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What is a Yield Curve?

A yield curve is an illustration of the current duration-to-yield relationship for bonds of the same credit rating but different durations.

As a general rule, the longer the duration of the loan, the more risk you take on (since you don't know what might happen with that corporation in the future), and therefore, you demand a higher reward (i.e., higher coupon). The yield curve for any bond (not just the US Treasury Bonds) changes daily based on many economic and market factors.

Yield curves normally slope up and to the right, when longer duration bonds have higher yields than shorter duration ones. But there is such thing as an inverted yield curve, which slopes down to the right, and is an indicator of a possible recession.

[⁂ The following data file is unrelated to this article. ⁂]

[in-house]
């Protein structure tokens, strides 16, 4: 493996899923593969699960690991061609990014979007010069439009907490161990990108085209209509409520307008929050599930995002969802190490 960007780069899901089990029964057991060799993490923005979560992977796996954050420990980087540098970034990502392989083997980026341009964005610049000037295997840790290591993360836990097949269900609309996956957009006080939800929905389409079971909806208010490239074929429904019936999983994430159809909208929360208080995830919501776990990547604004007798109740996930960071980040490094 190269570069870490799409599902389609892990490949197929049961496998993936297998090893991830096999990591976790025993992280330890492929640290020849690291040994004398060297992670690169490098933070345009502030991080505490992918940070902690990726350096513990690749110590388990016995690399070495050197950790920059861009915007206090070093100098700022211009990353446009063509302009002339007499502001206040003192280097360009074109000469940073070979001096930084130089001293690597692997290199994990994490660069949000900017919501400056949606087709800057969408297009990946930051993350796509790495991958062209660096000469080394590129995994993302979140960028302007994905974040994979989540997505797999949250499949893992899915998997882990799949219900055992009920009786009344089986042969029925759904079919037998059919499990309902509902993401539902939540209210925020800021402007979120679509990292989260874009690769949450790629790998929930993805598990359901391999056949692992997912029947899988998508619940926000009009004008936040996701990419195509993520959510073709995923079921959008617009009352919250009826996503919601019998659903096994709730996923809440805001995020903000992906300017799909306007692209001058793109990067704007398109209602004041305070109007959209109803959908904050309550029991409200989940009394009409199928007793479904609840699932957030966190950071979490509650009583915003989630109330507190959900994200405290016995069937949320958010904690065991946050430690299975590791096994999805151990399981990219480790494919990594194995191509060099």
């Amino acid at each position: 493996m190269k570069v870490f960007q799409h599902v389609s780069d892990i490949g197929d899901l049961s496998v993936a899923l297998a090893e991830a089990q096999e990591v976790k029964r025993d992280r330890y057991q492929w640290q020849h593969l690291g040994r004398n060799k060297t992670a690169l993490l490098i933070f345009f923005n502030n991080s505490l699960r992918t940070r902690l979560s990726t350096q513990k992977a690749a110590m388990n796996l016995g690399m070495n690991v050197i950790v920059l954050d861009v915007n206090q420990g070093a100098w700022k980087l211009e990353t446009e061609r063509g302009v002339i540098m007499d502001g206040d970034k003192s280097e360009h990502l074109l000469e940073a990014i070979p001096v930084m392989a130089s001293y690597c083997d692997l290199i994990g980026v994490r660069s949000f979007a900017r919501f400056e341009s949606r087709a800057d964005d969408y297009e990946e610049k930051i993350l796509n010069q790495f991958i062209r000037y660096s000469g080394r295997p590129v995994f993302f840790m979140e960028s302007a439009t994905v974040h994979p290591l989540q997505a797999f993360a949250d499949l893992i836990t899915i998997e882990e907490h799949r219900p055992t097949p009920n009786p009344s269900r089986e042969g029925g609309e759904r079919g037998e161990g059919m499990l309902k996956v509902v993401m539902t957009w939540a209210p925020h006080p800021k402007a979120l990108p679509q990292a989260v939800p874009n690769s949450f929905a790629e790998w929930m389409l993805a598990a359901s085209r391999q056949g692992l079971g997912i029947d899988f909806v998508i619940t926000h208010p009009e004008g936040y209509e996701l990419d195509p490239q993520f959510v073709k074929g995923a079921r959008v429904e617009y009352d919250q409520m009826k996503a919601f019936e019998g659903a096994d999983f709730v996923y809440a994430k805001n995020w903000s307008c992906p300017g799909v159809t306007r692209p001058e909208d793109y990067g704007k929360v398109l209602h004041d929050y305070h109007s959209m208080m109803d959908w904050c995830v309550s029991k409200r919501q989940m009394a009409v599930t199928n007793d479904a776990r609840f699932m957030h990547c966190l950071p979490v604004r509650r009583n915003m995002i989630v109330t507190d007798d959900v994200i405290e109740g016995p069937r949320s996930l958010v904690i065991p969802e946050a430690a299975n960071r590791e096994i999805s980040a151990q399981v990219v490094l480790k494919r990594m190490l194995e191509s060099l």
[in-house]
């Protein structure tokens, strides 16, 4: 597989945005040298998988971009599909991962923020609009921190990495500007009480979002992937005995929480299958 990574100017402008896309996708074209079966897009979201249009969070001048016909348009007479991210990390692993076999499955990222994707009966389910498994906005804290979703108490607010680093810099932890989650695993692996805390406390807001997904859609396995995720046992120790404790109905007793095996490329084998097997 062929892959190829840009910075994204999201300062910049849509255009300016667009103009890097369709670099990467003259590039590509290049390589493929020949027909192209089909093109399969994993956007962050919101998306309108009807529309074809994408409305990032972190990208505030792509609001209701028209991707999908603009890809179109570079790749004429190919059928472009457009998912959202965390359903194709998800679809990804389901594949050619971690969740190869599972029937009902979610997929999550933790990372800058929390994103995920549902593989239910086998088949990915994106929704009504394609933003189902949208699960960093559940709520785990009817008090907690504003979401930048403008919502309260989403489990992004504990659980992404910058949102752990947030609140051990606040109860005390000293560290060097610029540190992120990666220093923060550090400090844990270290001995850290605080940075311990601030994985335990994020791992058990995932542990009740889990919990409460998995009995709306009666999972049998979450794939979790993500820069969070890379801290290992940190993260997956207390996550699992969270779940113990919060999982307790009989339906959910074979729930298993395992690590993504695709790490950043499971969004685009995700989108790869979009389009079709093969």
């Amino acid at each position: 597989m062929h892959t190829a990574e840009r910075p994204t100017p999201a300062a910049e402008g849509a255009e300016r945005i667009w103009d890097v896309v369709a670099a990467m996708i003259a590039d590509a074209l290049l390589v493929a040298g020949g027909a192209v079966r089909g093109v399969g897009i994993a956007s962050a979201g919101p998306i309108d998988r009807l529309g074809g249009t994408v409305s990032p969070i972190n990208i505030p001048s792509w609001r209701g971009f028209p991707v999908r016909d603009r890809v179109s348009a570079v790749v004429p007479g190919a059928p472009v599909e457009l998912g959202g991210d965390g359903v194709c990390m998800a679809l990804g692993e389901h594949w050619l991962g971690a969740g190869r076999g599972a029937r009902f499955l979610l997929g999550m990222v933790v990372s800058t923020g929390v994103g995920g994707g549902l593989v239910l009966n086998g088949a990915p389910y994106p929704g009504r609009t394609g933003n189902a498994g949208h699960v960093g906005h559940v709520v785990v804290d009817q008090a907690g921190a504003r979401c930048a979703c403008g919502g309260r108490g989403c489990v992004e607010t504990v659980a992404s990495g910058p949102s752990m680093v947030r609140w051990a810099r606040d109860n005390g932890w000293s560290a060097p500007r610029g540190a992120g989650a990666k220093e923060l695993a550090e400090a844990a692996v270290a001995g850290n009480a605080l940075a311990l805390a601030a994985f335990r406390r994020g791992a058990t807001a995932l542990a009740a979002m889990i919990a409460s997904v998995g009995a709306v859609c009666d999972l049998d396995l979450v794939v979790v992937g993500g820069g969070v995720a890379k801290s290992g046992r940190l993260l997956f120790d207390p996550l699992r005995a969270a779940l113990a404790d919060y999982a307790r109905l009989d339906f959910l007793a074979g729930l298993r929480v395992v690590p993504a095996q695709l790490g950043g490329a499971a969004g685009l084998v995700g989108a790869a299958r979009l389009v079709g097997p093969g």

Higher demand for the security of long term bonds causes the price of longer-duration bonds to rise, which causes their yields to drop. After all, if the demand is high, it does not require as much yield to entice investors. This is quite rare, but it does come up in discussions of yield curves.

Once again, it is important to do thorough research before investing.

What is Bond Yield?
What is Yield to Maturity?
What does Market Risk Premium mean?

Keywords: fixed income, interest rates, bonds, yield curve, inverted,
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